Supply angst pushes nickel to new record high

Supply angst pushes nickel to new record high

Nickel prices hit a new record high on Wednesday as worries about low stocks and supply disruptions intensified, while copper and aluminium prices firmed, analysts said.

Nickel for delivery in three months on the London Metal Exchange touched $36,040 a tonne, a rise of more than 20 percent since the seven-week low of $30,000 seen on January 9.

By 1120 GMT it was at $35,750/35,950, up from Wednesday’s close at $35,500.

The latest surge in prices came after workers at London-listed Xstrata’s nickel operations in Sudbury Ontario gave union leaders a strike mandate.

Workers at Sudbury, which produces around 60,000 tonnes of nickel a year, have a history of taking strike action over pay. The current contract expires on Jan. 31. [ID:nN15237771]

“Nickel’s record high this morning puts it … in the realms of precious metal pricing,” said John Meyer, analyst at Numis Securities.

“It would appear that the market is keen to push up nickel prices at the moment, and the possible strike at Sudbury provides a good reason to do so.”

Other supply problems included delays and cost over-runs at projects in Australia and New Caledonia. About two-thirds of world nickel output is used to make stainless steel, which some expect to grow at around 7.5 percent this year..

Available, or on warrant, stocks of nickel in LME warehouses at around 4,500 tonnes are little more than one day’s global consumption. They have fallen from around 37,000 tonnes at the beginning of last year.

“The supply side is still exceptionally tight and, because its structural tightness, no matter how high prices go, supply doesn’t really increase that much,” said Neil Buxton, analyst at GFMS Consulting.

“There just isn’t the capacity, any weakness in the nickel market has to come about on the demand side.”


Copper rose to $5,710/5,730 a tonne, against $5,650 the previous day, buoyed by bullish sentiment in the nickel market and stocks, which fell 875 tonnes to 198,250 tonnes.

“There’s a sense that copper selling has been overdone and that a period of consolidation is ahead of us,” a trader said.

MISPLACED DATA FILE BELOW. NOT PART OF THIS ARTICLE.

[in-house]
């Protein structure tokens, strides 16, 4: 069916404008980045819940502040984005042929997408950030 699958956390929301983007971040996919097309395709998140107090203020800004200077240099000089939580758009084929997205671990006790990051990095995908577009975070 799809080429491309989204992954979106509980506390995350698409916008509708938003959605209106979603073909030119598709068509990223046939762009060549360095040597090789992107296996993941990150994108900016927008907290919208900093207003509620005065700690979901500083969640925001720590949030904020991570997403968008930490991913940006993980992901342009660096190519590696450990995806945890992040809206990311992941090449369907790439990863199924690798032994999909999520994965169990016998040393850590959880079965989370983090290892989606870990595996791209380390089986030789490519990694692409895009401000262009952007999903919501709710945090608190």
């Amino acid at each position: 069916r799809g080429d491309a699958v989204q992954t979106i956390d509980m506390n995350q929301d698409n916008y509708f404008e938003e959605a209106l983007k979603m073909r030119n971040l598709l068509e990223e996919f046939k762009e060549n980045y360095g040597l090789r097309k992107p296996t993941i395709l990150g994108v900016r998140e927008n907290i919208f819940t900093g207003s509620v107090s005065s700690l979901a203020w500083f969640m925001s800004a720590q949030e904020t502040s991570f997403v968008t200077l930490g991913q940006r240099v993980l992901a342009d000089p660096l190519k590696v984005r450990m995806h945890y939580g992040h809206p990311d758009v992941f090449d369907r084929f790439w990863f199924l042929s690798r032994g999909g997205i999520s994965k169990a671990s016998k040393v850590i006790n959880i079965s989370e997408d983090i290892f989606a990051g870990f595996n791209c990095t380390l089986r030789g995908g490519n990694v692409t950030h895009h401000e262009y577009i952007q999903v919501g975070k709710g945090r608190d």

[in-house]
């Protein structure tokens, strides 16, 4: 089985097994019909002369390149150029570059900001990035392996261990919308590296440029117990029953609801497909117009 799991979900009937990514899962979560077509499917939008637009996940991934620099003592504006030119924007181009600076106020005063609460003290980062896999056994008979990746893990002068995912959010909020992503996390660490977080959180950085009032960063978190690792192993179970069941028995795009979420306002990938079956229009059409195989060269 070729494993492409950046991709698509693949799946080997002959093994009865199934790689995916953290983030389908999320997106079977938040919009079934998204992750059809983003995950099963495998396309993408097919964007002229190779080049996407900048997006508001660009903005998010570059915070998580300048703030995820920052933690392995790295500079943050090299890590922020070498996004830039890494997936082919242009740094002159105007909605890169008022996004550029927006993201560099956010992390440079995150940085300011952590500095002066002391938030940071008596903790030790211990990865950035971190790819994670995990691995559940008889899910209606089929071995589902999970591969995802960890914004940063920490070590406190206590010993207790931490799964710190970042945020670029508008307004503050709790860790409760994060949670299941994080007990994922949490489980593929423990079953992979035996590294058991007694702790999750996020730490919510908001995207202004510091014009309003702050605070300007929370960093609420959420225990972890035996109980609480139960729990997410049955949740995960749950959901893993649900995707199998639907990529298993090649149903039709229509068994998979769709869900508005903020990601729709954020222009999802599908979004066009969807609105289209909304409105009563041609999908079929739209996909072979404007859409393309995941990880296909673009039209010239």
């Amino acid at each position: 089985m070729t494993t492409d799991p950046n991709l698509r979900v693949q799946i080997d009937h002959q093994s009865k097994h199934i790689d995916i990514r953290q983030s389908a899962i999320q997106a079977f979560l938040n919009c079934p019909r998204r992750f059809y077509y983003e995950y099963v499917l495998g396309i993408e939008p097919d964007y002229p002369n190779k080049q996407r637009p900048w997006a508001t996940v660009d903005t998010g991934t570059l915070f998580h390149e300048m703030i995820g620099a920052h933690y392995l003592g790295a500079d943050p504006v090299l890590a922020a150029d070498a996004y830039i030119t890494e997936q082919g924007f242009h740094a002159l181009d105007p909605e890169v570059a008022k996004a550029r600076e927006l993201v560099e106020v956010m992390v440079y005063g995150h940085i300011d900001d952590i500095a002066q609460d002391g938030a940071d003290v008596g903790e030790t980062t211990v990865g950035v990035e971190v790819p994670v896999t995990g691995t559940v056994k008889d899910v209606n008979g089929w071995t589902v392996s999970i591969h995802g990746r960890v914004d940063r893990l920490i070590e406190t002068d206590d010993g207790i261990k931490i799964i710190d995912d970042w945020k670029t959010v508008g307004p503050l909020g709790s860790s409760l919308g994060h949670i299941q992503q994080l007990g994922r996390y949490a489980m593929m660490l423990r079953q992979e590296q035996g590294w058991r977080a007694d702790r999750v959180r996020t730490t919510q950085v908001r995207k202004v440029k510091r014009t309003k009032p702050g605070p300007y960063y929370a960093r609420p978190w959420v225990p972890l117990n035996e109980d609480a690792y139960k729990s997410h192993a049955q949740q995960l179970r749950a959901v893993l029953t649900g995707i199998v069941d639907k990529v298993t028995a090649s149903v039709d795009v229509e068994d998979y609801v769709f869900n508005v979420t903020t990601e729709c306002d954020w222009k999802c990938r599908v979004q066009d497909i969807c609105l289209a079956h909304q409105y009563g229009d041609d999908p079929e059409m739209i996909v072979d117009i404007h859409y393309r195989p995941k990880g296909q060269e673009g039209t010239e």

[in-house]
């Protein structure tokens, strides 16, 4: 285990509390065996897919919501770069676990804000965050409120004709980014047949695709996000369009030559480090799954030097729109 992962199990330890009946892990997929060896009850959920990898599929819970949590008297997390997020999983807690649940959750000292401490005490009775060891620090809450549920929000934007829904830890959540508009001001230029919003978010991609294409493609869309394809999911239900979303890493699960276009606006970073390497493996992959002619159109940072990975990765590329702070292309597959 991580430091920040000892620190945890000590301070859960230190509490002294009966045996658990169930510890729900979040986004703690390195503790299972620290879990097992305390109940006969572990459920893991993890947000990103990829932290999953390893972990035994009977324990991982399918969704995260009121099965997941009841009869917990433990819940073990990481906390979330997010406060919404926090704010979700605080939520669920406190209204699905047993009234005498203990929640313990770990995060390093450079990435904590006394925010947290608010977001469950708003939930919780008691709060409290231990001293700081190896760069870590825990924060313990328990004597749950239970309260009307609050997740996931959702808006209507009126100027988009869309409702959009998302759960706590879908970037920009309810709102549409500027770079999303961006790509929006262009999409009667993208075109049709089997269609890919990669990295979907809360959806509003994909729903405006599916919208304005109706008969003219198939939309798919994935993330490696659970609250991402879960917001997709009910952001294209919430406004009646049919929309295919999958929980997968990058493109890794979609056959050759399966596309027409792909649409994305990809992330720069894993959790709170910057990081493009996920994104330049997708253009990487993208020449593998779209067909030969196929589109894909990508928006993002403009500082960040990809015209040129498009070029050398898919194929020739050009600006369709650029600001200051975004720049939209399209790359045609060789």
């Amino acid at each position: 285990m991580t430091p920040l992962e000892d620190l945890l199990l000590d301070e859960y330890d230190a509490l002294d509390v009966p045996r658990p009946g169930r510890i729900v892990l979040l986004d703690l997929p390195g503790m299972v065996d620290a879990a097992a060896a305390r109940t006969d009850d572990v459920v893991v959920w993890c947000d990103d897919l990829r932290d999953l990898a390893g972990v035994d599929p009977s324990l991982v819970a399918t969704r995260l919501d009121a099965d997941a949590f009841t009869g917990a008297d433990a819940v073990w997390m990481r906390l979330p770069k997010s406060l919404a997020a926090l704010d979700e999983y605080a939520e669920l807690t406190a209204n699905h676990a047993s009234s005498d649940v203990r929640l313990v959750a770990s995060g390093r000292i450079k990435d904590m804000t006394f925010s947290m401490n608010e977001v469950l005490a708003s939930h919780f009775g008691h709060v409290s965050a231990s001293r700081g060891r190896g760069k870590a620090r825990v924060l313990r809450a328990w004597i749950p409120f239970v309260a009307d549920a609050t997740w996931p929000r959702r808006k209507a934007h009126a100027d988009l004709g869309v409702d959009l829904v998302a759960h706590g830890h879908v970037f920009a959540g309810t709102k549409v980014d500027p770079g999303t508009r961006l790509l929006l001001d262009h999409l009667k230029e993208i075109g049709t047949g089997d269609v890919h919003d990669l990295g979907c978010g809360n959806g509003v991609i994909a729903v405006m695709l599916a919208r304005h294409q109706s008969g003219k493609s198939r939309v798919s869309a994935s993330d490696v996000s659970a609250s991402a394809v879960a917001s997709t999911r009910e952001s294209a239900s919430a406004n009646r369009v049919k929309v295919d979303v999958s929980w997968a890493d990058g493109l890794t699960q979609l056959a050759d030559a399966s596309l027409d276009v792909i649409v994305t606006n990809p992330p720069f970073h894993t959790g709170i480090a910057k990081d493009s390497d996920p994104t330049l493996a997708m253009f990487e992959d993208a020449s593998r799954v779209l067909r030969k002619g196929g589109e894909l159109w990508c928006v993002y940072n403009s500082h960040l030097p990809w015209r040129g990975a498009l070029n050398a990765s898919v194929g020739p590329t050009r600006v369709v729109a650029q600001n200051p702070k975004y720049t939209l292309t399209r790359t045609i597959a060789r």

Copper, used in the construction and power industries, has lost about 10 percent so far this year and more than 30 percent since hitting a record high of $8,800 in May.

The sell-off had been prompted by signs of falling demand.

Aluminium was at $2,705/2,710 a tonne, against Wednesday’s close of $2,678. The market has in recent days been supported by a large position holding some 90 percent of available material.

The potential squeeze had caused the nearby spreads or backwardation — the premium of cash metal over the three-months price — to hit $120 on Monday, up from $30 at the start of 2006 and the highest since 1990.

On Thursday the backwardation was at $108/110.

LME aluminium stocks rose 9,025 tonnes on Thursday to 723,050 tonnes.

“I’m surprised that we are not seeing more metal flowing in at the moment given the level of backwardation,” said John Kemp, analyst at Sempra Metals. “We would have expected 50,000 to 100,000 tonnes delivered over the course of a day or two.”

Kemp saw the focus switching to aluminium options, where the number of outstanding contracts to buy aluminium at $3,100 a tonne in February hah risen to more than 8,000, or 200,000 tonnes, from less than 200 contracts in the middle of December. [ID:nL17206081]

Traders expect that holding to rise and expect volatility, possibly even a price surge between now and February 7, when the owner has to decide whether to exercise the options.

Zinc gained to $3,667/3,687 from $3,615 on Wednesday, tin was higher at $11,100/11,300 against $10,950 and lead was firmer at $1,570/1,590 versus $1,559.5.

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